For all the Christian iconography and focus on myth building, you'd hope the filmmakers learned something about hubris. They didn't. Pure ambition consumes every level of the film-- the duration spent on Krypton, the godly scale of most action sequences (that on the first go round mastered almost everything Marvel's ever tried to accomplish with action scenes), that it has an awful lot more in common with E.T., Independence Day, and Avatar rather than Iron Man, but the biggest gamble was deciding Clark Kent doesn't need much of a character arc. Typically this might mean a hollowness to character development, but by bifurcating past and present as Goyer has, it necessitates that the viewer comes to understand Clark as he is rather than watch him grow and develop as a character. For the first half of the film, he remains an enigma that, for me, made it a struggle to care. The times spent on the farm are often powerful despite being wildly cliche, but the editing from scene to scene and even shot to shot was, well, a mess to the point where every moment I'm pulled in, some perplexing editing choice pushes me right out. A more linear narrative would have helped, but because the editing issues extend to cutting between bars, streets, farms, interrogation rooms, and military compounds, we may have been left nearly as puzzled.
Clark marches on as an unknowable bearded guy with a perfect physique that finds himself in more disaster scenarios than John McClane. However, Lois Lane has a great line of dialogue explaining why they kept him on the peripheral. He's unknowable precisely because that's all he was then to mankind. Us, as well as to her. She's our Watson to Clark's Sherlock, and the more they're on screen together, the more connected to Clark we become. From this point on, we come to know Clark more intimately, although he's often too busy employing a hundred employees at Weta to remember he's a character. Weirdly, critics saw the fireworks and apparently reacted by dismissing any depth or themes they came across. For instance, Lois is a surprisingly active protagonist in a genre often doomed with brainless sexist caricatures. She bravely thrusts herself into the forefront of danger for the greater good, and the criticism she becomes a simple damsel in distress is nonsense. Additionally, Clark faces a series of colossal decisions during the last half involving 'his people' that hang on the guidance we've seen his parents bestow upon him, bringing full circle the time spent with them. There's some interesting things going on here ethically, and that doesn't change throughout the film. All of his parents (and Lois) are highlights, and bring warmth to a film so engulfed in blue. Unfortunately, the whole cast isn't up to par. Some actors can chew through stilted dialogue, and Michael Shannon is not one of them, and while Zod and his ferocious sidekick may be far above most Marvel villains, they don't touch Nolan's vision of the Rogue Gallery.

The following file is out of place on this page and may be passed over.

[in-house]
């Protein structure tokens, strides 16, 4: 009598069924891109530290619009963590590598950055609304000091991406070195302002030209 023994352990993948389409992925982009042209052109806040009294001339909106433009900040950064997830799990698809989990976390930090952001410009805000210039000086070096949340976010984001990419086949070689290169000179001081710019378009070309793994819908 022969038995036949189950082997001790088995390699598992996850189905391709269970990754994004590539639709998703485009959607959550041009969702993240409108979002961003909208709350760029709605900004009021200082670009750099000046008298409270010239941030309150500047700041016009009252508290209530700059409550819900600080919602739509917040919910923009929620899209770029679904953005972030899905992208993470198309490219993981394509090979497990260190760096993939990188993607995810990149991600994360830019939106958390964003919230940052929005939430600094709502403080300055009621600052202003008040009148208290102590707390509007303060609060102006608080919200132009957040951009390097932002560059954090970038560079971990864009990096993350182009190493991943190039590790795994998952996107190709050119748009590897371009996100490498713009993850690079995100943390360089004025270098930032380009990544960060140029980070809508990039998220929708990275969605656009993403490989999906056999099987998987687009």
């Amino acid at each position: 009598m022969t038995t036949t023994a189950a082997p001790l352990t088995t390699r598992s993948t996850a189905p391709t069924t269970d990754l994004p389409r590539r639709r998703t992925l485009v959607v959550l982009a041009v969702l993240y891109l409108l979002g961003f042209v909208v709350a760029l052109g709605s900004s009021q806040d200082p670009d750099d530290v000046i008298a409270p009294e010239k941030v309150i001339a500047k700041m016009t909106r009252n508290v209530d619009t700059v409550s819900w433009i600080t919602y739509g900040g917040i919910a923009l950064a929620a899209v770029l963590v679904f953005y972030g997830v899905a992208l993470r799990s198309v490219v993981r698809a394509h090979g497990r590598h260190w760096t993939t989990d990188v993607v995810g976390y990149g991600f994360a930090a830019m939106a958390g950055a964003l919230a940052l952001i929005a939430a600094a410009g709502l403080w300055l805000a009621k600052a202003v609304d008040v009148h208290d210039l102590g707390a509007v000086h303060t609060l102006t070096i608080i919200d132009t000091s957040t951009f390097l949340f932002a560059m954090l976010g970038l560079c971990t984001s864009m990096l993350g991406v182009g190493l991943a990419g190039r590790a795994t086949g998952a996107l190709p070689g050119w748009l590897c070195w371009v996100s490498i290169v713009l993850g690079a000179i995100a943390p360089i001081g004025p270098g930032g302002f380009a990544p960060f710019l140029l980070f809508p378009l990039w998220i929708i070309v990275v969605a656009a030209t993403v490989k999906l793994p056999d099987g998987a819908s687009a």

Man of Steel is a confused film, and that's largely due to biting off a lot more than Zack or Goyer could chew. For all the intelligence, occasional depth, and the creativity brought to some truly mind blowing set pieces, it struggles with a perplexingly poor narrative structure that leaves viewers cold in a film full of warm moments. Some huge moments are awkwardly rushed, and it's grumpy cat atmosphere damages the hope it constantly spouts having. But, it's earnest, bold, and elevated by a wonderful score that perfectly captures this iteration Superman. With a better script and director, this had a shot at being something special-- a genre bending alien invasion superhero masterpiece. However, the arrogance that they could pull something this daring off without damaging the integrity of their film leaves a bad taste in my mouth, even if I really did enjoy the flavor.